Book Review – American Lion

In the history of American politics, most, if not all presidents have been men adept at polarizing the citizens of the nation.  Many were men who were either loved or hated, with little ground in between the two extremes.   In American Lion, Jon Meacham details the presidential life of one such man – Andrew Jackson.  Touching on his pre-presidential life only briefly, Meacham details the 8 years Jackson spent in the White House, relying “in part on previously unavailable documents.”  Meacham is careful to point out in his acknowledgements that “this book is not an academic study of [Jackson’s] presidency.” (p.363)

The book spends a great deal of time on three issues of Jackson’s presidency: the political and societal hubbub surrounding Jackson’s choice for Secretary of War, John Eaton – or more appropriately, surrounding his wife, Margaret; his opposition to the Second Bank of the United States; and his fight against nullification, or what Jackson called “the mad project of disunion.”  The coverage of the first, often dubbed the “Petticoat Affair,” seemed to drag on after awhile and made me feel like I was reading the 19th century version of the celebrity tabloids.

Jackson viewed himself (as president) as the people’s representative, sometimes to the point of a quasi-dictatorial aura.  He was an incredibly strong willed individual who used his power and influence over family, friends and enemies alike to get what he wanted.  Meacham’s descriptions of this aspect of Jackson, however, seem almost to excuse his actions.  Meacham also focused on the fact that Jackson expanded the powers of the president exponentially above any of his six predecessors, particularly through the use of the presidential veto.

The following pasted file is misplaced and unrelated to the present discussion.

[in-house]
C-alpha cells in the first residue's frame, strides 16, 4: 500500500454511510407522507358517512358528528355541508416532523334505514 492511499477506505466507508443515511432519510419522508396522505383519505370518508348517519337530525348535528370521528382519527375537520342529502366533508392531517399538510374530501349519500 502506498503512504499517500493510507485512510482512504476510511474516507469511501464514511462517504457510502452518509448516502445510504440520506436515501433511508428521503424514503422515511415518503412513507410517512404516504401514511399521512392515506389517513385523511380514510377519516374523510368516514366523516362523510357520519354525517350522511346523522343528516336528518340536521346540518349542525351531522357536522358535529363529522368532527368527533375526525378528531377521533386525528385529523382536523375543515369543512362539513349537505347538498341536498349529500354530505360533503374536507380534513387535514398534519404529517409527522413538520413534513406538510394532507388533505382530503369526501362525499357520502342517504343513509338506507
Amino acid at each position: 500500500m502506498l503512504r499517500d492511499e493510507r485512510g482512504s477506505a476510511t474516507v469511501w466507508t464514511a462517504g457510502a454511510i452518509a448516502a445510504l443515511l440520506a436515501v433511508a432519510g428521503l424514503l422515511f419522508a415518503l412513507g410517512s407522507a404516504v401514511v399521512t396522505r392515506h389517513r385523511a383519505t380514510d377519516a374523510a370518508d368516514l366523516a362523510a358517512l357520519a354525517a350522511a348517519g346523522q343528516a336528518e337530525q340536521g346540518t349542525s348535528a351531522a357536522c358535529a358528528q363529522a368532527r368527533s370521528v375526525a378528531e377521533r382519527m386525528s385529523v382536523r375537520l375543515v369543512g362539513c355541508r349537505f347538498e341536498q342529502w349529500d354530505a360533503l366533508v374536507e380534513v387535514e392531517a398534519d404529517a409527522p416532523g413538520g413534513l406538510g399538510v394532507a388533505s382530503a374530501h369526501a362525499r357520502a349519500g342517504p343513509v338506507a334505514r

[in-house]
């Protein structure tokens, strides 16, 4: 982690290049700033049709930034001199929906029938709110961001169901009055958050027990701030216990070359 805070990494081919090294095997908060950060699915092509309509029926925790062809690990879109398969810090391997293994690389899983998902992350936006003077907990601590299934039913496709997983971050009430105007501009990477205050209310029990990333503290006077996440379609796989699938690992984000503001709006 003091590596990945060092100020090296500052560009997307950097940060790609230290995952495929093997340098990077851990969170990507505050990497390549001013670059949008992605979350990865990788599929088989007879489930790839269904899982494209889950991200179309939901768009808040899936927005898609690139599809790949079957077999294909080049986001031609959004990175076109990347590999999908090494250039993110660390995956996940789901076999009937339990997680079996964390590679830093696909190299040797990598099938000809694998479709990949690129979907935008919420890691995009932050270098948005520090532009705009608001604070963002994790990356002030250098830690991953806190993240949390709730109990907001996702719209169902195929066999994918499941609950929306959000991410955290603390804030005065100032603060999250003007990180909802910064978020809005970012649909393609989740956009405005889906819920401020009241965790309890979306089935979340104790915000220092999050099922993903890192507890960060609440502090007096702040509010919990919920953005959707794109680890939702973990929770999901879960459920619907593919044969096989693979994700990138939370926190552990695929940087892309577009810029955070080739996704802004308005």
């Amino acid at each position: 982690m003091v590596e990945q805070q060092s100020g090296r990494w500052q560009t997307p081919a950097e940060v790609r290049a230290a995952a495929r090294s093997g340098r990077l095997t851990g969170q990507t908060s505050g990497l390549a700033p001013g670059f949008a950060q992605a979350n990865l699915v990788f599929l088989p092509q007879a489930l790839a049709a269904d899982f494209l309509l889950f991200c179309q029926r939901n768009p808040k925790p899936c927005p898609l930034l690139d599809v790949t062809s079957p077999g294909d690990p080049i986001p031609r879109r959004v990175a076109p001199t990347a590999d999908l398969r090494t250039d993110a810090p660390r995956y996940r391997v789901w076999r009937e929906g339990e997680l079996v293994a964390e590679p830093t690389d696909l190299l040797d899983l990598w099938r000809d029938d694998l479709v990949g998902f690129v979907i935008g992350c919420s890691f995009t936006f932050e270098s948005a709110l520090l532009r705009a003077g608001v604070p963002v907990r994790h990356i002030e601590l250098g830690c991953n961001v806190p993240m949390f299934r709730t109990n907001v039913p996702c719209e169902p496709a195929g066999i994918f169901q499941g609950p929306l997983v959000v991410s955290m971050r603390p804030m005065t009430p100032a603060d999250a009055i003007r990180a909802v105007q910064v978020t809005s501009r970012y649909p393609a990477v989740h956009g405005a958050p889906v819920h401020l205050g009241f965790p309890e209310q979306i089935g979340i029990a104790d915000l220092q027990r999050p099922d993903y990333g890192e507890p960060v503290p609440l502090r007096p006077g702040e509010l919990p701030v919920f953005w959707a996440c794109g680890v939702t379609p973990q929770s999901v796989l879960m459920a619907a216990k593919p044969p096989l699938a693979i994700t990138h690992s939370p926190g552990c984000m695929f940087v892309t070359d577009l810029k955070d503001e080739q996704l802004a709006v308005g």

Although the book is specifically about his presidential life (thus the subtitle Andrew Jackson in the White House), I wish it had covered a little more of the background of how exactly Jackson got to the White House.  Additionally, Meacham uses a writing style that follows a chronological approach and as a result, feels incredibly cumbersome and disjointed.  One section of a chapter will be discussing a particular issue, only to have the next paragraph jump to completely unrelated one without warning and then back to the first just as suddenly.

While the three subjects mentioned above received extensive coverage, Jackson’s policies and dealings with Native Americans gets comparatively little coverage.  Considering that this topic is perhaps one most associated with Jackson’s presidency, I was surprised and disappointed that Meacham did not spend more time on the topic.  Even though Meacham’s disclaimer of the book not being “an academic study of [Jackson’s] presidency” gives him some excuse for not spending more time on this issue, I expected a book of this size and renown to have more coverage than it did, especially considering the attention given to the Eaton affair.

Overall, American Lion is a good introduction to Jackson’s presidency.   While lacking in details such as his earlier life and rise into politics, it gave some good insights into how Jackson expanded the power of the president.

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